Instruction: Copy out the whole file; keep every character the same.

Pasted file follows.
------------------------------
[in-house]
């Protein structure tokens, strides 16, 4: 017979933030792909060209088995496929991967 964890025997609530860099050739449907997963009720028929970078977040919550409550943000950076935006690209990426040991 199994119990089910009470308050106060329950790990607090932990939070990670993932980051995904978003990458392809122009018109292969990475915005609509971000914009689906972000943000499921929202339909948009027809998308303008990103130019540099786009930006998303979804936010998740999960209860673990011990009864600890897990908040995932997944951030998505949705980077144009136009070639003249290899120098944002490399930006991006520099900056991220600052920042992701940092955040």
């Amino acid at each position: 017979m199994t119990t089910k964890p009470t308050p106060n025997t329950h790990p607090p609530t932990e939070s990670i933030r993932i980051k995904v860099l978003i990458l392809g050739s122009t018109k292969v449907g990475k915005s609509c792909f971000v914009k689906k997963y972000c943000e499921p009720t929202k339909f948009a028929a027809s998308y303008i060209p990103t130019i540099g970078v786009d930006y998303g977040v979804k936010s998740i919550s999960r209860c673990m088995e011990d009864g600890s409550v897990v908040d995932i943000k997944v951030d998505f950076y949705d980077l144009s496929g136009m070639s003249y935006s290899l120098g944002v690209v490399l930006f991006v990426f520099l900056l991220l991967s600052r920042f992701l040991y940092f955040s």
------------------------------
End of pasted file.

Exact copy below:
[in-house]
């Protein structure tokens, strides 16, 4: 017979933030792909060209088995496929991967 964890025997609530860099050739449907997963009720028929970078977040919550409550943000950076935006690209990426040991 199994119990089910009470308050106060329950790990607090932990939070990670993932980051995904978003990458392809122009018109292969990475915005609509971000914009689906972000943000499921929202339909948009027809998308303008990103130019540099786009930006998303979804936010998740999960209860673990011990009864600890897990908040995932997944951030998505949705980077144009136009070639003249290899120098944002490399930006991006520099900056991220600052920042992701940092955040």
């Amino acid at each position: 017979m199994t119990t089910k964890p009470t308050p106060n025997t329950h790990p607090p609530t932990e939070s990670i933030r993932i980051k995904v860099l978003i990458l392809g050739s122009t018109k292969v449907g990475k915005s609509c792909f971000v914009k689906k997963y972000c943000e499921p009720t929202k339909f948009a028929a027809s998308y303008i060209p990103t130019i540099g970078v786009d930006y998303g977040v979804k936010s998740i919550s999960r209860c673990m088995e011990d009864g600890s409550v897990v908040d995932i943000k997944v951030d998505f950076y949705d980077l144009s496929g136009m070639s003249y935006s290899l120098g944002v690209v490399l930006f991006v990426f520099l900056l991220l991967s600052r920042f992701l040991y940092f955040s």